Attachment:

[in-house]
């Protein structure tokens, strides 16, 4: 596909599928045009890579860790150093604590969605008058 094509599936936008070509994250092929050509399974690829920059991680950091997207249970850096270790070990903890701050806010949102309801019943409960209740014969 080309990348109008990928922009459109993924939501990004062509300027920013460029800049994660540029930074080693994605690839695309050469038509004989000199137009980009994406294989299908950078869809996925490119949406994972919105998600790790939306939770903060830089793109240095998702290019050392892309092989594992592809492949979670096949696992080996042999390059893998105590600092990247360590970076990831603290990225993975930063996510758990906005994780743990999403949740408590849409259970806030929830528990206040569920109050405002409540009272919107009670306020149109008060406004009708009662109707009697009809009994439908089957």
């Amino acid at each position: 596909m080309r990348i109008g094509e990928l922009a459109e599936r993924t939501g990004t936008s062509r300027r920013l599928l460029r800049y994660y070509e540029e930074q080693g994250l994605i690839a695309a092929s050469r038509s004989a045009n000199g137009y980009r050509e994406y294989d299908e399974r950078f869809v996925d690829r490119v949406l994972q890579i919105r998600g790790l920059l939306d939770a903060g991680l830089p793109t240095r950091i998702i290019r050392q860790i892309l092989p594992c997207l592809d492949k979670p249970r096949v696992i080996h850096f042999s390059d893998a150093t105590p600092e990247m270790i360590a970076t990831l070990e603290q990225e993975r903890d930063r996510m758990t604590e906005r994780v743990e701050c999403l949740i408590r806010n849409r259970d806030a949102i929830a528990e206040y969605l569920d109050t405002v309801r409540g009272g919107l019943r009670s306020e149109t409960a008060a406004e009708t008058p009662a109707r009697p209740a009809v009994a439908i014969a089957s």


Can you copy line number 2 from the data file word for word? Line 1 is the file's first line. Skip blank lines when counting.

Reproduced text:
């Protein structure tokens, strides 16, 4: 596909599928045009890579860790150093604590969605008058 094509599936936008070509994250092929050509399974690829920059991680950091997207249970850096270790070990903890701050806010949102309801019943409960209740014969 080309990348109008990928922009459109993924939501990004062509300027920013460029800049994660540029930074080693994605690839695309050469038509004989000199137009980009994406294989299908950078869809996925490119949406994972919105998600790790939306939770903060830089793109240095998702290019050392892309092989594992592809492949979670096949696992080996042999390059893998105590600092990247360590970076990831603290990225993975930063996510758990906005994780743990999403949740408590849409259970806030929830528990206040569920109050405002409540009272919107009670306020149109008060406004009708009662109707009697009809009994439908089957």